1. To forestall the paralysis of analysis. Despite the old saying, knowledge isn’t power until it’s ignited with action. Sit and think too long, and you’ll never complete anything. Once you decide to do something and have enough ducks in a row, just do it. Handle the details on the fly. Even if they seem a bit sketchy when you begin, you can flesh them out as you go. The final result may not be perfect, but at least it will be done. If necessary, you can fix it later.

Continue reading Five Reasons to Take Massive Action: Making Busyness Your Business

Improved Communication: 3 Simple Ways to Boost Your Team’s Productivity

by Laura Stack

“The most important thing in communication is hearing what isn’t said.” –Peter F. Drucker, Austrian-American father of management theory.

One of the things separating us from the animals is our ability to communicate easily and clearly. If fact, communication has helped us greatly widen that gap in the millennia since the first meaningful words left a human throat.Improving-Communication-carrier-pigeon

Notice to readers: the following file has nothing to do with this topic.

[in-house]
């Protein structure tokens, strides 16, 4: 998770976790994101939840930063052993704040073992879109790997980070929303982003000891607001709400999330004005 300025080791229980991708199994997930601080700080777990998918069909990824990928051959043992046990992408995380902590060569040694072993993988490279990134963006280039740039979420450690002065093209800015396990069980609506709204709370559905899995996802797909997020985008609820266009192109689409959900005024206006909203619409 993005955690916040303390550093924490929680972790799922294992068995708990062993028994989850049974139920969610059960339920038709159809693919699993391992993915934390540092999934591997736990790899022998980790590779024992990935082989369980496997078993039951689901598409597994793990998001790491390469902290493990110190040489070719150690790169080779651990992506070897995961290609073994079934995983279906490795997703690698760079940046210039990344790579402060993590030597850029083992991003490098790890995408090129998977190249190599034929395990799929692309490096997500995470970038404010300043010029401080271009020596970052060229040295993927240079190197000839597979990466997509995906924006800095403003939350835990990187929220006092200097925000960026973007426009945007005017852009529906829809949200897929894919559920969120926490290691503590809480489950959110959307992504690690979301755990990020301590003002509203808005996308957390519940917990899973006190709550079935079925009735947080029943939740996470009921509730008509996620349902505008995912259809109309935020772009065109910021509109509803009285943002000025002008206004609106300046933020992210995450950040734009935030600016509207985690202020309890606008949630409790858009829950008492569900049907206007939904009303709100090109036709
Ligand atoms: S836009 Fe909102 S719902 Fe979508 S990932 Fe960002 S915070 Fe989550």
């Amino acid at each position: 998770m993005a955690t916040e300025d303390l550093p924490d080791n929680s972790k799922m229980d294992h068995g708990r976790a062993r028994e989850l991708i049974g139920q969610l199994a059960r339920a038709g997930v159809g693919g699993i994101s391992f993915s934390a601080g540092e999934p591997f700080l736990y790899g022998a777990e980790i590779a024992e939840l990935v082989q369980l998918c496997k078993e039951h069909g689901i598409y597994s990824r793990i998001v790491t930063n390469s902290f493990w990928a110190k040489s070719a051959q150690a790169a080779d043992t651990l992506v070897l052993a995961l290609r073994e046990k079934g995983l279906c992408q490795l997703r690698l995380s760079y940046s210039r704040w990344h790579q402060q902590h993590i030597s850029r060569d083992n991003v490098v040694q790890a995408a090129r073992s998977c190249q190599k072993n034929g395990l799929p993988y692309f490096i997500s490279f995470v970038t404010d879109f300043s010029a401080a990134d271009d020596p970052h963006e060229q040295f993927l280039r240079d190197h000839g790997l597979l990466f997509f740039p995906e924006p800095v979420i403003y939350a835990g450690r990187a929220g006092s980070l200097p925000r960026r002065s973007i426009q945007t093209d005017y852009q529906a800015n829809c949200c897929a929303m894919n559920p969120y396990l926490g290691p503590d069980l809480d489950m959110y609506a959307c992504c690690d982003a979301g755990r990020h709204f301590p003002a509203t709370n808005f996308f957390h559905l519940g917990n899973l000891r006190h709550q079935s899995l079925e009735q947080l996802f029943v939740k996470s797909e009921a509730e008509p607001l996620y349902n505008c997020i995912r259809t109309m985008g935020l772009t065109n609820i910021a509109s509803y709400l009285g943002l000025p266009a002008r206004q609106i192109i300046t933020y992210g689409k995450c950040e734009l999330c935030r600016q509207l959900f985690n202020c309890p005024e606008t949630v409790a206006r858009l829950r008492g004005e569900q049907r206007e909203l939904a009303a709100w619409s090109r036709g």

We’ve even adapted to speech biologically, with a special bone (the hyoid) that exists mostly just to support the tongue. If a clear communication method had never come about, we might never have invented writing, and our culture would have stalled in the Neolithic—if not earlier.

Every day, communication methods continue to improve, in ways both cultural and technological.  In this blog, I’ll suggest three basic ways to improve your ability to get your point across with increasing precision.

1. Hone Your Team Communications Skills

I can’t overstate the importance of open communication with your team. Unless you work for a corporation where client confidentiality requires compartmentalization, keep all team goals, imperatives, initiatives, and strategic alignments as transparent as possible. This helps your teammates find reasons to own their jobs and increase their engagement and discretionary effort. Learning which communication methods work best for each team member; using simple, clear language; listening to what others have to say; creating and maintaining a receptive atmosphere; and avoiding repetition will all save time and ensure productivity.